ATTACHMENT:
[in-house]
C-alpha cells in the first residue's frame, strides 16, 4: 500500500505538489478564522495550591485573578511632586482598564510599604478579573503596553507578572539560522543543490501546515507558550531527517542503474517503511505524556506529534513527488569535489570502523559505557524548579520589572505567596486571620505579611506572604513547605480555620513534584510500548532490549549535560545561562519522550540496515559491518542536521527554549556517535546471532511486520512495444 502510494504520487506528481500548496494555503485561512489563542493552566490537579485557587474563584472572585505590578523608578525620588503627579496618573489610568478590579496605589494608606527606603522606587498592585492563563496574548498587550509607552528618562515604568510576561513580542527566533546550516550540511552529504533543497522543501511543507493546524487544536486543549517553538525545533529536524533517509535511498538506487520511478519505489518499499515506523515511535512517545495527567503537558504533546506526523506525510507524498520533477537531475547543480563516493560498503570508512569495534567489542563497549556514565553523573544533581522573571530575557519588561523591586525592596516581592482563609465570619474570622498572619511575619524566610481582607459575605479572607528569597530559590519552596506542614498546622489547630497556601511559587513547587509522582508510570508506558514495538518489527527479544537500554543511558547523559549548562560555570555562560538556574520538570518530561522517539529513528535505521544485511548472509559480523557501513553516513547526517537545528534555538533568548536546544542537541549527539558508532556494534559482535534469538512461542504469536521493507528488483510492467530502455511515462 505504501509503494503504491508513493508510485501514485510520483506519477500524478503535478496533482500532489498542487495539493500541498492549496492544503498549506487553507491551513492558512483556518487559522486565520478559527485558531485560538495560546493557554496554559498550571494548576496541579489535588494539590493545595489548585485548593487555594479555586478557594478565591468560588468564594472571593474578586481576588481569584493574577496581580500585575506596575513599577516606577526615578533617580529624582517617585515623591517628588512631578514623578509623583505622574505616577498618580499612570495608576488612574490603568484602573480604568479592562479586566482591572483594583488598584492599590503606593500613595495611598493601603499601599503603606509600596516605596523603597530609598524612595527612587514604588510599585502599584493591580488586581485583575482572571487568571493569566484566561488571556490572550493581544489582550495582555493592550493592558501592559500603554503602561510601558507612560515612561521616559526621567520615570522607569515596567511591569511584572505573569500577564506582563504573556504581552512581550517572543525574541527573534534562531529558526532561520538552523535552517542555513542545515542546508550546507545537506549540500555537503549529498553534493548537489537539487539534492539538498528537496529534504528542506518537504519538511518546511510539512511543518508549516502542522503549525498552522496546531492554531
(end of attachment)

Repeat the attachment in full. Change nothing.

[in-house]
C-alpha cells in the first residue's frame, strides 16, 4: 500500500505538489478564522495550591485573578511632586482598564510599604478579573503596553507578572539560522543543490501546515507558550531527517542503474517503511505524556506529534513527488569535489570502523559505557524548579520589572505567596486571620505579611506572604513547605480555620513534584510500548532490549549535560545561562519522550540496515559491518542536521527554549556517535546471532511486520512495444 502510494504520487506528481500548496494555503485561512489563542493552566490537579485557587474563584472572585505590578523608578525620588503627579496618573489610568478590579496605589494608606527606603522606587498592585492563563496574548498587550509607552528618562515604568510576561513580542527566533546550516550540511552529504533543497522543501511543507493546524487544536486543549517553538525545533529536524533517509535511498538506487520511478519505489518499499515506523515511535512517545495527567503537558504533546506526523506525510507524498520533477537531475547543480563516493560498503570508512569495534567489542563497549556514565553523573544533581522573571530575557519588561523591586525592596516581592482563609465570619474570622498572619511575619524566610481582607459575605479572607528569597530559590519552596506542614498546622489547630497556601511559587513547587509522582508510570508506558514495538518489527527479544537500554543511558547523559549548562560555570555562560538556574520538570518530561522517539529513528535505521544485511548472509559480523557501513553516513547526517537545528534555538533568548536546544542537541549527539558508532556494534559482535534469538512461542504469536521493507528488483510492467530502455511515462 505504501509503494503504491508513493508510485501514485510520483506519477500524478503535478496533482500532489498542487495539493500541498492549496492544503498549506487553507491551513492558512483556518487559522486565520478559527485558531485560538495560546493557554496554559498550571494548576496541579489535588494539590493545595489548585485548593487555594479555586478557594478565591468560588468564594472571593474578586481576588481569584493574577496581580500585575506596575513599577516606577526615578533617580529624582517617585515623591517628588512631578514623578509623583505622574505616577498618580499612570495608576488612574490603568484602573480604568479592562479586566482591572483594583488598584492599590503606593500613595495611598493601603499601599503603606509600596516605596523603597530609598524612595527612587514604588510599585502599584493591580488586581485583575482572571487568571493569566484566561488571556490572550493581544489582550495582555493592550493592558501592559500603554503602561510601558507612560515612561521616559526621567520615570522607569515596567511591569511584572505573569500577564506582563504573556504581552512581550517572543525574541527573534534562531529558526532561520538552523535552517542555513542545515542546508550546507545537506549540500555537503549529498553534493548537489537539487539534492539538498528537496529534504528542506518537504519538511518546511510539512511543518508549516502542522503549525498552522496546531492554531